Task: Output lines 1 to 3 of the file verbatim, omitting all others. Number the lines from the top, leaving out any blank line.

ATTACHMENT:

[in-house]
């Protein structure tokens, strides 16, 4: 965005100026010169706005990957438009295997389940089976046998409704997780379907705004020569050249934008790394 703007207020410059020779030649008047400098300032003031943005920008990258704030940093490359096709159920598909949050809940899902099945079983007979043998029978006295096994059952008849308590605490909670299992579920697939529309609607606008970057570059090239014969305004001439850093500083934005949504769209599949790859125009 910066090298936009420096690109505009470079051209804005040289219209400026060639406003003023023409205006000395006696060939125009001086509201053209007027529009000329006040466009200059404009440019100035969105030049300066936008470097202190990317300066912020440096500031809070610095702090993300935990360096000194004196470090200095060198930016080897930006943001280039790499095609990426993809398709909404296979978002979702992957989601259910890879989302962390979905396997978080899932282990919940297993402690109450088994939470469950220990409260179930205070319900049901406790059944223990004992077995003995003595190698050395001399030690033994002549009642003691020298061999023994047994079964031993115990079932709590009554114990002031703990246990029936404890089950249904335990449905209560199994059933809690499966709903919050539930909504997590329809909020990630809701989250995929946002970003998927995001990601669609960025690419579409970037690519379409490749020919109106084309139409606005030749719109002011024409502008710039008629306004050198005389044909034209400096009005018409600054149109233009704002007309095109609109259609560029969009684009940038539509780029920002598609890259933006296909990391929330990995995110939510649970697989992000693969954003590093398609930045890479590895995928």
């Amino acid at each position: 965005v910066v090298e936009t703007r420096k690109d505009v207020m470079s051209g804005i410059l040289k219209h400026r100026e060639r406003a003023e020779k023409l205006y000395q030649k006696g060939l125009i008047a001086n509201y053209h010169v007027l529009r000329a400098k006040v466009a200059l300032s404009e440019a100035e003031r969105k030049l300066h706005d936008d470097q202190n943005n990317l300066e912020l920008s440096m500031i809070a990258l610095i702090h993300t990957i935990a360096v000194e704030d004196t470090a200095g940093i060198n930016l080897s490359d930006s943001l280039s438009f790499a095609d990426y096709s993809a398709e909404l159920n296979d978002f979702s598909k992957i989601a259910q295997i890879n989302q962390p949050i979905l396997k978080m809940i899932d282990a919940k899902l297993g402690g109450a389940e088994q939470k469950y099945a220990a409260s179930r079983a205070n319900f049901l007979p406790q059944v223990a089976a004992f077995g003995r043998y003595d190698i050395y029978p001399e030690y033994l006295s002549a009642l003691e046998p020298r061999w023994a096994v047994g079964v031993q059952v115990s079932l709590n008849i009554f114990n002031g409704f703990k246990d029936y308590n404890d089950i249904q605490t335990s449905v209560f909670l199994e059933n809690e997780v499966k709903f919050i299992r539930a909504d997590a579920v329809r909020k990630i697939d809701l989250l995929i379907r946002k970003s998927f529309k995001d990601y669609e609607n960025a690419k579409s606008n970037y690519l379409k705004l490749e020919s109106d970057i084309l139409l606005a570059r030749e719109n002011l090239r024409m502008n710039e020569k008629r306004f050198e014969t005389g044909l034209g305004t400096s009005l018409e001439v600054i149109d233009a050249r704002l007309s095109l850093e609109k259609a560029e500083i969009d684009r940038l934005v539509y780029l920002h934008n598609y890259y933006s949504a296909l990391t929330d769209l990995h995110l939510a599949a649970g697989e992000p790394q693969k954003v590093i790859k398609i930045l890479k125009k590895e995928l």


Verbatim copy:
[in-house]
């Protein structure tokens, strides 16, 4: 965005100026010169706005990957438009295997389940089976046998409704997780379907705004020569050249934008790394 703007207020410059020779030649008047400098300032003031943005920008990258704030940093490359096709159920598909949050809940899902099945079983007979043998029978006295096994059952008849308590605490909670299992579920697939529309609607606008970057570059090239014969305004001439850093500083934005949504769209599949790859125009 910066090298936009420096690109505009470079051209804005040289219209400026060639406003003023023409205006000395006696060939125009001086509201053209007027529009000329006040466009200059404009440019100035969105030049300066936008470097202190990317300066912020440096500031809070610095702090993300935990360096000194004196470090200095060198930016080897930006943001280039790499095609990426993809398709909404296979978002979702992957989601259910890879989302962390979905396997978080899932282990919940297993402690109450088994939470469950220990409260179930205070319900049901406790059944223990004992077995003995003595190698050395001399030690033994002549009642003691020298061999023994047994079964031993115990079932709590009554114990002031703990246990029936404890089950249904335990449905209560199994059933809690499966709903919050539930909504997590329809909020990630809701989250995929946002970003998927995001990601669609960025690419579409970037690519379409490749020919109106084309139409606005030749719109002011024409502008710039008629306004050198005389044909034209400096009005018409600054149109233009704002007309095109609109259609560029969009684009940038539509780029920002598609890259933006296909990391929330990995995110939510649970697989992000693969954003590093398609930045890479590895995928």
């Amino acid at each position: 965005v910066v090298e936009t703007r420096k690109d505009v207020m470079s051209g804005i410059l040289k219209h400026r100026e060639r406003a003023e020779k023409l205006y000395q030649k006696g060939l125009i008047a001086n509201y053209h010169v007027l529009r000329a400098k006040v466009a200059l300032s404009e440019a100035e003031r969105k030049l300066h706005d936008d470097q202190n943005n990317l300066e912020l920008s440096m500031i809070a990258l610095i702090h993300t990957i935990a360096v000194e704030d004196t470090a200095g940093i060198n930016l080897s490359d930006s943001l280039s438009f790499a095609d990426y096709s993809a398709e909404l159920n296979d978002f979702s598909k992957i989601a259910q295997i890879n989302q962390p949050i979905l396997k978080m809940i899932d282990a919940k899902l297993g402690g109450a389940e088994q939470k469950y099945a220990a409260s179930r079983a205070n319900f049901l007979p406790q059944v223990a089976a004992f077995g003995r043998y003595d190698i050395y029978p001399e030690y033994l006295s002549a009642l003691e046998p020298r061999w023994a096994v047994g079964v031993q059952v115990s079932l709590n008849i009554f114990n002031g409704f703990k246990d029936y308590n404890d089950i249904q605490t335990s449905v209560f909670l199994e059933n809690e997780v499966k709903f919050i299992r539930a909504d997590a579920v329809r909020k990630i697939d809701l989250l995929i379907r946002k970003s998927f529309k995001d990601y669609e609607n960025a690419k579409s606008n970037y690519l379409k705004l490749e020919s109106d970057i084309l139409l606005a570059r030749e719109n002011l090239r024409m502008n710039e020569k008629r306004f050198e014969t005389g044909l034209g305004t400096s009005l018409e001439v600054i149109d233009a050249r704002l007309s095109l850093e609109k259609a560029e500083i969009d684009r940038l934005v539509y780029l920002h934008n598609y890259y933006s949504a296909l990391t929330d769209l990995h995110l939510a599949a649970g697989e992000p790394q693969k954003v590093i790859k398609i930045l890479k125009k590895e995928l």